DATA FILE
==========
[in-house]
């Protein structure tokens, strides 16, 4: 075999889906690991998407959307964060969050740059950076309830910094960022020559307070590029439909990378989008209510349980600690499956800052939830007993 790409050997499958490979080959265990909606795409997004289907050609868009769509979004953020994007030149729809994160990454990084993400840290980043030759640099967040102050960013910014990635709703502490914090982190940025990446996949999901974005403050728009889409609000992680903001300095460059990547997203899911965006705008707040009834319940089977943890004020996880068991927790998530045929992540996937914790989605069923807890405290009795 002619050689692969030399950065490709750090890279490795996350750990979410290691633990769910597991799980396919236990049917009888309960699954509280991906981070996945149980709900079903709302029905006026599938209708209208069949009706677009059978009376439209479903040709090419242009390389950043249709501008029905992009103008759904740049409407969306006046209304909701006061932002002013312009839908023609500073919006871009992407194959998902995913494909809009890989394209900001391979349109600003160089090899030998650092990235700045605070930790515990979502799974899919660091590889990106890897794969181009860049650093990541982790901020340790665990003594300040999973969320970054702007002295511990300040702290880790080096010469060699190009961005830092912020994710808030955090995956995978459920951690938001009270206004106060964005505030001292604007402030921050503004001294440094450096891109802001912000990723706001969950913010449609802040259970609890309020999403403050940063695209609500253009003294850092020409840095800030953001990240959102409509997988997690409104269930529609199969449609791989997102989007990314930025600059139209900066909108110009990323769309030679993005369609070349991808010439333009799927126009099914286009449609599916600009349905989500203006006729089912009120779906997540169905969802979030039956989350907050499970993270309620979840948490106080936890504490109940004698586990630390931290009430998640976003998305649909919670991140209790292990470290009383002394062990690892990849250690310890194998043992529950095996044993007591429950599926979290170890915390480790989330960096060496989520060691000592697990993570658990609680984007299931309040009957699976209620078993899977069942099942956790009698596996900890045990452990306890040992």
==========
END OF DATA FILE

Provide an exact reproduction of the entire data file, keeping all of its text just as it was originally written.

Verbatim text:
[in-house]
């Protein structure tokens, strides 16, 4: 075999889906690991998407959307964060969050740059950076309830910094960022020559307070590029439909990378989008209510349980600690499956800052939830007993 790409050997499958490979080959265990909606795409997004289907050609868009769509979004953020994007030149729809994160990454990084993400840290980043030759640099967040102050960013910014990635709703502490914090982190940025990446996949999901974005403050728009889409609000992680903001300095460059990547997203899911965006705008707040009834319940089977943890004020996880068991927790998530045929992540996937914790989605069923807890405290009795 002619050689692969030399950065490709750090890279490795996350750990979410290691633990769910597991799980396919236990049917009888309960699954509280991906981070996945149980709900079903709302029905006026599938209708209208069949009706677009059978009376439209479903040709090419242009390389950043249709501008029905992009103008759904740049409407969306006046209304909701006061932002002013312009839908023609500073919006871009992407194959998902995913494909809009890989394209900001391979349109600003160089090899030998650092990235700045605070930790515990979502799974899919660091590889990106890897794969181009860049650093990541982790901020340790665990003594300040999973969320970054702007002295511990300040702290880790080096010469060699190009961005830092912020994710808030955090995956995978459920951690938001009270206004106060964005505030001292604007402030921050503004001294440094450096891109802001912000990723706001969950913010449609802040259970609890309020999403403050940063695209609500253009003294850092020409840095800030953001990240959102409509997988997690409104269930529609199969449609791989997102989007990314930025600059139209900066909108110009990323769309030679993005369609070349991808010439333009799927126009099914286009449609599916600009349905989500203006006729089912009120779906997540169905969802979030039956989350907050499970993270309620979840948490106080936890504490109940004698586990630390931290009430998640976003998305649909919670991140209790292990470290009383002394062990690892990849250690310890194998043992529950095996044993007591429950599926979290170890915390480790989330960096060496989520060691000592697990993570658990609680984007299931309040009957699976209620078993899977069942099942956790009698596996900890045990452990306890040992």